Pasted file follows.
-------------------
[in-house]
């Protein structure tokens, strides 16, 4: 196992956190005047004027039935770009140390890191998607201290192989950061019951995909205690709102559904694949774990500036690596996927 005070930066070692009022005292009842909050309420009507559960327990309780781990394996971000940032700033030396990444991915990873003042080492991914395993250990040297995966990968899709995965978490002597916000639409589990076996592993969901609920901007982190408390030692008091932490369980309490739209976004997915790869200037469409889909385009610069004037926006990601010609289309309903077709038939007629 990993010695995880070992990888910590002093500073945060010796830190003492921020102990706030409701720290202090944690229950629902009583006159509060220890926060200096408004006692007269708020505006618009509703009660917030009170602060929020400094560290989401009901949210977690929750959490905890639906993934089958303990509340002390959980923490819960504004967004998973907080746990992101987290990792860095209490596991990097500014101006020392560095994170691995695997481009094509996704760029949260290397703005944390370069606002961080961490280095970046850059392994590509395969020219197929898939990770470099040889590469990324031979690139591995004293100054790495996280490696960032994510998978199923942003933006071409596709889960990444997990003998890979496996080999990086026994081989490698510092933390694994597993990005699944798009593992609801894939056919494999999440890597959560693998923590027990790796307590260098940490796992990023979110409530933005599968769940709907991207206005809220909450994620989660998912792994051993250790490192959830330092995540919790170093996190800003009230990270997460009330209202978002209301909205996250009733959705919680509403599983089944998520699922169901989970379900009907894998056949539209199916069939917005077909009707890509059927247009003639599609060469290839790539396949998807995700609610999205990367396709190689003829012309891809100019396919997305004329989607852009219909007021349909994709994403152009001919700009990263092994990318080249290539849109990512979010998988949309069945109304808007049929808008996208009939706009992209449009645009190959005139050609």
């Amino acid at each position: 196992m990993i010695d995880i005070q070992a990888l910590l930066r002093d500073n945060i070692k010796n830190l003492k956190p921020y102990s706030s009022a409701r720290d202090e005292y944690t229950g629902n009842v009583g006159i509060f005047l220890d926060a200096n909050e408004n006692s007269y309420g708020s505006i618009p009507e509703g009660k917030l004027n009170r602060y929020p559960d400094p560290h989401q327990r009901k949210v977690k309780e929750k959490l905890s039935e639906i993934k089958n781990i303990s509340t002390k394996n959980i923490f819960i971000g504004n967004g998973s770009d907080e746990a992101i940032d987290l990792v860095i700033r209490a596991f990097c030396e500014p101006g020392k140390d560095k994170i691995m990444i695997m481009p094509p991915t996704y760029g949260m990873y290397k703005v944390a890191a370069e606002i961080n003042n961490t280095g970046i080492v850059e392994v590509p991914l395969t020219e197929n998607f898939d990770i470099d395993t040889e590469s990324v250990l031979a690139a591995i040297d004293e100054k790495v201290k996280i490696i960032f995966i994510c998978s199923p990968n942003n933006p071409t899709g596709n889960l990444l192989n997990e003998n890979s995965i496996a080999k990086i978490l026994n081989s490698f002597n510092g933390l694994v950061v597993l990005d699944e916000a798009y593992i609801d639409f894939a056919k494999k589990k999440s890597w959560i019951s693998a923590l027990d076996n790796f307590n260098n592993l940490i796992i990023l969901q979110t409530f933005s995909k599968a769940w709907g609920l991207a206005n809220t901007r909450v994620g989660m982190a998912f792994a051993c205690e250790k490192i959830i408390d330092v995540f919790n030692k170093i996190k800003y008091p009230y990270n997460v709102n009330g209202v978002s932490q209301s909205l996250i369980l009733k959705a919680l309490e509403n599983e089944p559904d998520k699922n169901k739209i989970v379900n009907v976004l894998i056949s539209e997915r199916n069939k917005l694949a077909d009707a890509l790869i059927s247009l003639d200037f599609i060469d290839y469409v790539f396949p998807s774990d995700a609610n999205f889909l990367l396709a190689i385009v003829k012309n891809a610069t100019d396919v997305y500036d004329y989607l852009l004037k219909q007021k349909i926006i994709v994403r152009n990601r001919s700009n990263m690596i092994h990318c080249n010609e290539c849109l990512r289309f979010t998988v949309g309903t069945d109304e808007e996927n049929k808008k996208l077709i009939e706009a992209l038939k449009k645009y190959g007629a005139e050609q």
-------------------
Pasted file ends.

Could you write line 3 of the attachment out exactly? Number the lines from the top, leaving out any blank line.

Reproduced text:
């Amino acid at each position: 196992m990993i010695d995880i005070q070992a990888l910590l930066r002093d500073n945060i070692k010796n830190l003492k956190p921020y102990s706030s009022a409701r720290d202090e005292y944690t229950g629902n009842v009583g006159i509060f005047l220890d926060a200096n909050e408004n006692s007269y309420g708020s505006i618009p009507e509703g009660k917030l004027n009170r602060y929020p559960d400094p560290h989401q327990r009901k949210v977690k309780e929750k959490l905890s039935e639906i993934k089958n781990i303990s509340t002390k394996n959980i923490f819960i971000g504004n967004g998973s770009d907080e746990a992101i940032d987290l990792v860095i700033r209490a596991f990097c030396e500014p101006g020392k140390d560095k994170i691995m990444i695997m481009p094509p991915t996704y760029g949260m990873y290397k703005v944390a890191a370069e606002i961080n003042n961490t280095g970046i080492v850059e392994v590509p991914l395969t020219e197929n998607f898939d990770i470099d395993t040889e590469s990324v250990l031979a690139a591995i040297d004293e100054k790495v201290k996280i490696i960032f995966i994510c998978s199923p990968n942003n933006p071409t899709g596709n889960l990444l192989n997990e003998n890979s995965i496996a080999k990086i978490l026994n081989s490698f002597n510092g933390l694994v950061v597993l990005d699944e916000a798009y593992i609801d639409f894939a056919k494999k589990k999440s890597w959560i019951s693998a923590l027990d076996n790796f307590n260098n592993l940490i796992i990023l969901q979110t409530f933005s995909k599968a769940w709907g609920l991207a206005n809220t901007r909450v994620g989660m982190a998912f792994a051993c205690e250790k490192i959830i408390d330092v995540f919790n030692k170093i996190k800003y008091p009230y990270n997460v709102n009330g209202v978002s932490q209301s909205l996250i369980l009733k959705a919680l309490e509403n599983e089944p559904d998520k699922n169901k739209i989970v379900n009907v976004l894998i056949s539209e997915r199916n069939k917005l694949a077909d009707a890509l790869i059927s247009l003639d200037f599609i060469d290839y469409v790539f396949p998807s774990d995700a609610n999205f889909l990367l396709a190689i385009v003829k012309n891809a610069t100019d396919v997305y500036d004329y989607l852009l004037k219909q007021k349909i926006i994709v994403r152009n990601r001919s700009n990263m690596i092994h990318c080249n010609e290539c849109l990512r289309f979010t998988v949309g309903t069945d109304e808007e996927n049929k808008k996208l077709i009939e706009a992209l038939k449009k645009y190959g007629a005139e050609q």